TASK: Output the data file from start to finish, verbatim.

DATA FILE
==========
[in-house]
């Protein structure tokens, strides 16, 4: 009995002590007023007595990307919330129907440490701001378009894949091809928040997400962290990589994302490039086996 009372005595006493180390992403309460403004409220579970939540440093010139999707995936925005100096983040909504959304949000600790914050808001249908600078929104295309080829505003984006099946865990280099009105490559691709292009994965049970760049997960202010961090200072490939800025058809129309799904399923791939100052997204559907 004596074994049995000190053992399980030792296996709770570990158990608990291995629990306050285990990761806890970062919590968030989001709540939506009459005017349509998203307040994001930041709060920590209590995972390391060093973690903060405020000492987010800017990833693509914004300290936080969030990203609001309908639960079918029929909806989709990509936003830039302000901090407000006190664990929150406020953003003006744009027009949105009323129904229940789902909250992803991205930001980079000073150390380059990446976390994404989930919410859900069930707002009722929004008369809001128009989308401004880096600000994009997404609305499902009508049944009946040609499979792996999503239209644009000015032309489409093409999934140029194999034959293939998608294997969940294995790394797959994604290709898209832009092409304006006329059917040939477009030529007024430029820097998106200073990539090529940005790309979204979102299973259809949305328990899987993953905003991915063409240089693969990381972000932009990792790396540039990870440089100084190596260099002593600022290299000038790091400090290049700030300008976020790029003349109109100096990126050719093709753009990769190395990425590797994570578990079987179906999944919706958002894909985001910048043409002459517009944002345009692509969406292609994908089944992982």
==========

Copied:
[in-house]
């Protein structure tokens, strides 16, 4: 009995002590007023007595990307919330129907440490701001378009894949091809928040997400962290990589994302490039086996 009372005595006493180390992403309460403004409220579970939540440093010139999707995936925005100096983040909504959304949000600790914050808001249908600078929104295309080829505003984006099946865990280099009105490559691709292009994965049970760049997960202010961090200072490939800025058809129309799904399923791939100052997204559907 004596074994049995000190053992399980030792296996709770570990158990608990291995629990306050285990990761806890970062919590968030989001709540939506009459005017349509998203307040994001930041709060920590209590995972390391060093973690903060405020000492987010800017990833693509914004300290936080969030990203609001309908639960079918029929909806989709990509936003830039302000901090407000006190664990929150406020953003003006744009027009949105009323129904229940789902909250992803991205930001980079000073150390380059990446976390994404989930919410859900069930707002009722929004008369809001128009989308401004880096600000994009997404609305499902009508049944009946040609499979792996999503239209644009000015032309489409093409999934140029194999034959293939998608294997969940294995790394797959994604290709898209832009092409304006006329059917040939477009030529007024430029820097998106200073990539090529940005790309979204979102299973259809949305328990899987993953905003991915063409240089693969990381972000932009990792790396540039990870440089100084190596260099002593600022290299000038790091400090290049700030300008976020790029003349109109100096990126050719093709753009990769190395990425590797994570578990079987179906999944919706958002894909985001910048043409002459517009944002345009692509969406292609994908089944992982």